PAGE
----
One acceptable trade-off of doubling the tower body height is that after regeneration, the time required to cool the desiccant down to process temperature before switching the tower to a process cycle is approximately 25% more than that of using a conventional tower height with a single heater.

During a second predetermined time period after the tower 20 is completely regenerated, as illustrated in FIG. 1b, the four way valve 50 effects a desiccant bed changeover by diverting the flow of the moist process air (as shown by arrows) through the conduit 86 and to the desiccant tower 20, so as to remove the tower 20 from its regeneration cycle and place it in an opposite (i.e., process) cycle. The desiccant tower 30 is likewise removed from its process cycle and placed in an opposite, (i.e., regeneration) cycle. Hence, repeatedly alternating the cycles of the towers 20 and 30 between process and regeneration always ensures a fresh tower in a process cycle for delivering a constant, uninterrupted supply of dry process air for the drying of thermoplastics.

Due to the symmetry of the operation of drying the process air after the desiccant bed changeover by merely interchanging the towers 20 and 30 with respect to the process air flow path, no further explanation for drying the process air as shown in FIG. 1b is deemed necessary.

FIG. 2 graphically illustrates a preferred regeneration temperature profile of, in this instance, the tower 20 shown in FIG. 1a over time of its topmost layers of D1 at 90 shown by the curve labeled (TOP), the bottommost layers of D1 at 92 shown by the curve labeled (BOTTOM), and the middle layers of D1 at 91 immediately below the central heater coil at 80 shown by the curve labeled (MIDDLE).

Referring to FIGS. 1a and 2, immediately prior to time zero, the desiccant tower 20 is ending its process cycle and nearing the beginning of its regeneration cycle. As seen by all three of the curves, i.e., TOP, BOTTOM, and MIDDLE, to the extreme left of FIG. 2, the bottom heater coil 78 has been maintaining D1 at a process temperature of about 150 to 300 F.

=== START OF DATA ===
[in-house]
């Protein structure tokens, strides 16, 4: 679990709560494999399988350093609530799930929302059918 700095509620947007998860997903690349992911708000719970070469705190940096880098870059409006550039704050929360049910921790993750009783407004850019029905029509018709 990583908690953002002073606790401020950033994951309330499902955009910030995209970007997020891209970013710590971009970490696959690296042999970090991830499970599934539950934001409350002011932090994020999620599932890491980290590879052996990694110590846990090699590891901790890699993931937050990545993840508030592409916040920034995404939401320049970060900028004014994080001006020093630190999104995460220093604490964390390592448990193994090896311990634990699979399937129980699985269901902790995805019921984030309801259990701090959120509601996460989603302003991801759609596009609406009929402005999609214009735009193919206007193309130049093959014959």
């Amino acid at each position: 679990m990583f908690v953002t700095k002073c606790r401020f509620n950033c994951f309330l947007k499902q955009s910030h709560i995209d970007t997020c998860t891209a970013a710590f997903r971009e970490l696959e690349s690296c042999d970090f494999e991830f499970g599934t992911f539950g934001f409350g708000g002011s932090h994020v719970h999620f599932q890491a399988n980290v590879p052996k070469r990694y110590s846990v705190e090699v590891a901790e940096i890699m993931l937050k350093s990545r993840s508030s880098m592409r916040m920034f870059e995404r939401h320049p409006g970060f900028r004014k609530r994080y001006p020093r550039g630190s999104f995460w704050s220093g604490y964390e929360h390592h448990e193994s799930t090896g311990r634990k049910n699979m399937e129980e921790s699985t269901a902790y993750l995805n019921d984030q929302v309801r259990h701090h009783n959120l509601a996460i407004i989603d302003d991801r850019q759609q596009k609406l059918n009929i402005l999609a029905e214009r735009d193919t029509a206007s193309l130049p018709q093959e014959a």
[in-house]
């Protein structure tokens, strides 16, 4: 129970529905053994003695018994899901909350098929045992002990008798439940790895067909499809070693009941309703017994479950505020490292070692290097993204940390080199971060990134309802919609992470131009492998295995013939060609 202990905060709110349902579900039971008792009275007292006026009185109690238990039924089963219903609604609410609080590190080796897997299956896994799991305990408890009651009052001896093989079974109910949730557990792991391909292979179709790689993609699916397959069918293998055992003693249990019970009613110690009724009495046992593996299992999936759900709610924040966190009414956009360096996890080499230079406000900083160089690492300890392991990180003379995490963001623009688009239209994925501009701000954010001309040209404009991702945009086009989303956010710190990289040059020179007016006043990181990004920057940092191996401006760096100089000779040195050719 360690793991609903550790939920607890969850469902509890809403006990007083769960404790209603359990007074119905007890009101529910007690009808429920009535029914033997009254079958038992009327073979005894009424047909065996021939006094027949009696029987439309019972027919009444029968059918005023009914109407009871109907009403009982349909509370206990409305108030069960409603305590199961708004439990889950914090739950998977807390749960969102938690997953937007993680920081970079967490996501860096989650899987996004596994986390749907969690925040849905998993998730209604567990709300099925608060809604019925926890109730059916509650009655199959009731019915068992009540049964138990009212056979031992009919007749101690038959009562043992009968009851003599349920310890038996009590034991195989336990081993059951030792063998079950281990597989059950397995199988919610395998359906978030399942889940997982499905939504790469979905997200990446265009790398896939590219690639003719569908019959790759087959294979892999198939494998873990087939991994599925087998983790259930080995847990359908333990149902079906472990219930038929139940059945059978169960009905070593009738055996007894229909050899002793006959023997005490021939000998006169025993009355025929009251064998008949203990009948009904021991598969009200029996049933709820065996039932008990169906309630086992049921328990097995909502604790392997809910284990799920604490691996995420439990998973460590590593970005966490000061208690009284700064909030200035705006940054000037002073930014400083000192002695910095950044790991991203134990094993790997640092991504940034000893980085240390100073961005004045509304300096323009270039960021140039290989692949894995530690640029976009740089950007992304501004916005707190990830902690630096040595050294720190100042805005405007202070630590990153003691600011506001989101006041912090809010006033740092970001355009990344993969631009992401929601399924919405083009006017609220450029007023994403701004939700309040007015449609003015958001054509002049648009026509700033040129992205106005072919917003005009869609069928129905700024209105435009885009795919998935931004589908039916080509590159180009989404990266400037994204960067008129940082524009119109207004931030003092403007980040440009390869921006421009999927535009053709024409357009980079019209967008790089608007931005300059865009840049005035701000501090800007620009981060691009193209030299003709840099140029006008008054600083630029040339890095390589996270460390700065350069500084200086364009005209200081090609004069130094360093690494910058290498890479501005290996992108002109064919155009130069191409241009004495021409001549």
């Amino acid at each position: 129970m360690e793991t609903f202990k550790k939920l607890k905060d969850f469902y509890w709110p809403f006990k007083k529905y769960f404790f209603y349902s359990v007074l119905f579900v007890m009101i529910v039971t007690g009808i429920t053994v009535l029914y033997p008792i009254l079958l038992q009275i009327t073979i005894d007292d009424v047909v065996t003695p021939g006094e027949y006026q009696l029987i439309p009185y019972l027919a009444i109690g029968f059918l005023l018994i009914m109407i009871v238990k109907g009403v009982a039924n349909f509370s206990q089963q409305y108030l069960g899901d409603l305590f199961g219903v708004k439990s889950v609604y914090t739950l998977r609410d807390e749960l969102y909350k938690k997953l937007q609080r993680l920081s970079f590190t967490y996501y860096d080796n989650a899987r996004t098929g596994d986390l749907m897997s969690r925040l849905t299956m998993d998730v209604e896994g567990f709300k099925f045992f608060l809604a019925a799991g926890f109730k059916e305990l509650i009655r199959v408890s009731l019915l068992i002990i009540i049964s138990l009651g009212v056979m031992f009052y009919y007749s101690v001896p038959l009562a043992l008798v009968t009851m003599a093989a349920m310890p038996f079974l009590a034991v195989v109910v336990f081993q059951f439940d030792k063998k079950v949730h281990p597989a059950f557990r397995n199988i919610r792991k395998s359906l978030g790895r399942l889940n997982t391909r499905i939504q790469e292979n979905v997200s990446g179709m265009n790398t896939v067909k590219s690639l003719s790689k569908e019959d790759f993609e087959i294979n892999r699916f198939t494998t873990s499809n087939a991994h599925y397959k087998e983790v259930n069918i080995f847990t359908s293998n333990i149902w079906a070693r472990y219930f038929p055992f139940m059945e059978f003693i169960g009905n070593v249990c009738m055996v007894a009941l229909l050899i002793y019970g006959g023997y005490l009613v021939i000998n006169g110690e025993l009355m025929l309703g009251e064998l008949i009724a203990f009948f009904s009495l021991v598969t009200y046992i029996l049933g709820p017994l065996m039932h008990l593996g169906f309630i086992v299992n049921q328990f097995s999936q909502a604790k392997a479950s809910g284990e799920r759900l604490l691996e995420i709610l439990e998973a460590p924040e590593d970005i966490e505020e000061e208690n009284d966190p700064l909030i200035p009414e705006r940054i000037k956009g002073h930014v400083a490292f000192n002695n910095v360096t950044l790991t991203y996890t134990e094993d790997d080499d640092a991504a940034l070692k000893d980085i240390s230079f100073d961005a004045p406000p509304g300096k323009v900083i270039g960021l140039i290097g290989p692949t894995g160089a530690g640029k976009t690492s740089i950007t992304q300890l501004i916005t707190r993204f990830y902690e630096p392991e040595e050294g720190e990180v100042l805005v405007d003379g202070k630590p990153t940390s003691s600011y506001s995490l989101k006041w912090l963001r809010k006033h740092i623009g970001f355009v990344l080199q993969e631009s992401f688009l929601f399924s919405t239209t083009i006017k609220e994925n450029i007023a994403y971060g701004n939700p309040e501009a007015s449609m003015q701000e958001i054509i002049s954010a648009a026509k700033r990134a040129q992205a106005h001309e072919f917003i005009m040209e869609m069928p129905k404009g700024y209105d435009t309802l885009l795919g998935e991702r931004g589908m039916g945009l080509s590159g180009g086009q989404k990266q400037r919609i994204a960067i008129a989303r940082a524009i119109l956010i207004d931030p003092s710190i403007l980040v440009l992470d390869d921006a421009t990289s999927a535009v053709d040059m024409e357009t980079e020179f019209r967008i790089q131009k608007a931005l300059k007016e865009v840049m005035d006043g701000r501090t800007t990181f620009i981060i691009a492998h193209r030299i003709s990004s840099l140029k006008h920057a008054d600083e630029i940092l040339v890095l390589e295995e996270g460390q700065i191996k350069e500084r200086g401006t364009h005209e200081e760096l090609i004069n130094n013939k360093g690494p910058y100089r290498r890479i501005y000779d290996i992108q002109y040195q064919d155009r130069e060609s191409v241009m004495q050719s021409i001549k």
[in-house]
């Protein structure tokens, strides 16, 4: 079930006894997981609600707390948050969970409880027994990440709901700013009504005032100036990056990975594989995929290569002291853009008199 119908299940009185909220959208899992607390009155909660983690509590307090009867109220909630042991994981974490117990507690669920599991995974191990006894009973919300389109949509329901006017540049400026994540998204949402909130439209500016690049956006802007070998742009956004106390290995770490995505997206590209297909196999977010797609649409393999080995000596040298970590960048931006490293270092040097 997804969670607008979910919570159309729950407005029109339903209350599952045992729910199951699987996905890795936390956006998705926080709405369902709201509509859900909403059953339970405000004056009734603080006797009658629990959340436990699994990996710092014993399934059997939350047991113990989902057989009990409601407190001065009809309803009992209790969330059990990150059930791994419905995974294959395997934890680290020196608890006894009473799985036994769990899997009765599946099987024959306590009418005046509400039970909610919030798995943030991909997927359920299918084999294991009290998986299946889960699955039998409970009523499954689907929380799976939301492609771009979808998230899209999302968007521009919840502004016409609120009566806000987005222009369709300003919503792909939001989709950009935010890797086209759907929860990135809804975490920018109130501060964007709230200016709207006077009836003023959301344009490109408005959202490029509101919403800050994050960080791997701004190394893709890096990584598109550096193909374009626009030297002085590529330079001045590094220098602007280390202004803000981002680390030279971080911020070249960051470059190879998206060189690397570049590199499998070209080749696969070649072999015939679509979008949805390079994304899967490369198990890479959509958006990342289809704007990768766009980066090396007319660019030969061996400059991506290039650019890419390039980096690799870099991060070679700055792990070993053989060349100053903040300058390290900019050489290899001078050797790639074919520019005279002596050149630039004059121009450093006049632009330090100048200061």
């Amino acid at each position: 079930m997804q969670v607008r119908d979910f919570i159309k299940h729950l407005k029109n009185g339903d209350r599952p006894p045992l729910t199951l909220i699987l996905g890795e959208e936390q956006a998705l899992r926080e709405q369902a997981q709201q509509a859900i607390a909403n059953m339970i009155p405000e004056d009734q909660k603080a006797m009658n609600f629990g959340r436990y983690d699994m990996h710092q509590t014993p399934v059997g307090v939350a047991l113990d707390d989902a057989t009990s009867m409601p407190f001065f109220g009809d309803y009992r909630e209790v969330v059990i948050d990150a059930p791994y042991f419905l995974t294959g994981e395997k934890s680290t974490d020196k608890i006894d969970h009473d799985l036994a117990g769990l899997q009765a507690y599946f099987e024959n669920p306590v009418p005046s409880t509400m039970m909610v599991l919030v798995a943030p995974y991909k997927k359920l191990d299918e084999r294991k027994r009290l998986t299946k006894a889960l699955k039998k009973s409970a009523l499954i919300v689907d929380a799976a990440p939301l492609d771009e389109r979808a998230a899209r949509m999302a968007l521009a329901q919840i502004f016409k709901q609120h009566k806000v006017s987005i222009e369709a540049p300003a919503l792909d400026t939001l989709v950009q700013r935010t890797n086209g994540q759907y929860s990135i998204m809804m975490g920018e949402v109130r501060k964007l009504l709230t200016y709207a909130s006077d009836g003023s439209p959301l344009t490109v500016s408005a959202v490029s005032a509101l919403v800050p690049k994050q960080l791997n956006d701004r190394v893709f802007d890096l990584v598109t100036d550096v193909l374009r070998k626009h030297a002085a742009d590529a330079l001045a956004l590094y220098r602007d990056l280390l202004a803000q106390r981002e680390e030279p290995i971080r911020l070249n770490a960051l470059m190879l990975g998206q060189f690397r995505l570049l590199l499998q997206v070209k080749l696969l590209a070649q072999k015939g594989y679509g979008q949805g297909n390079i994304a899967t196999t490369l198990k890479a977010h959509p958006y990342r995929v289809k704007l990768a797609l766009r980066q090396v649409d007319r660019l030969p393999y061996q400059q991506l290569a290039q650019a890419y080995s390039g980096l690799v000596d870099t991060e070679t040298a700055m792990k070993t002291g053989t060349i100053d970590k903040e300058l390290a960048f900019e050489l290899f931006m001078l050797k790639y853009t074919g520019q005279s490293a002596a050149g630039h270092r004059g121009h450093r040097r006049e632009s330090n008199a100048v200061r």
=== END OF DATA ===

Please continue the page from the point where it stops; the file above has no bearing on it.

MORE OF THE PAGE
The regeneration cycle of the desiccant tower 20 begins at time zero. A microprocessor controller 98 shown in FIGS. 1a and 1b may be employed to automatically regulate the time period and temperature of the process and regeneration cycles. The slopes of all three curves start to increase as the central and bottom heater coils, 80 and 78, heat the desiccant from 150 F. to 300 F. to a regeneration temperature of about 550 F. to 600 F. The temperature of D1 respectively located at the top and bottom portions 84 and 82 of the tower 20 do not rise at the same rate due to the differing distribution of moisture throughout the tower 20. When the process air circulated downwardly through D1 during the previous process cycle, a greater portion of the moisture was adsorbed in the top portion 84 of tower 20. Because more energy is required to heat the adsorbed moisture in the top portion 84, less energy is transferred for directly heating the adjacent desiccant. Hence the TOP curve representing the temperature of D1 in the topmost layers of desiccant at 90 rises more slowly than does that of the BOTTOM curve representing the temperature of D1 in the bottom portion 82 at 92.

However, the layer of desiccant at 81 just below the central heater coil 80 rises more slowly than does the moist, topmost layers of desiccant at 90. The reason is that the desiccant at 81 below the central heater is only heated by the wave front originating from the bottom heater coil 78, whereas the topmost layers of desiccant at 90 are heated by the wave front originating from the bottom heater coil 78 as well as the wave front originating from the central heater coil 80.

In general, the temperature rise levels off between 210 F. to 250 F. during which energy is expended solely to boil off moisture from D1 (latent heat of vaporization). The leveling off of temperature at the topmost layers of D1 at 90 (TOP) and middle layers at 91(MIDDLE) are relatively longer than that of the bottommost layers of D1 at 92 (BOTTOM) because of the greater moisture content in the top portion 84. After most of the moisture is boiled off, the temperature of the desiccant throughout the desiccant tower 20 resumes rising at relatively higher rates.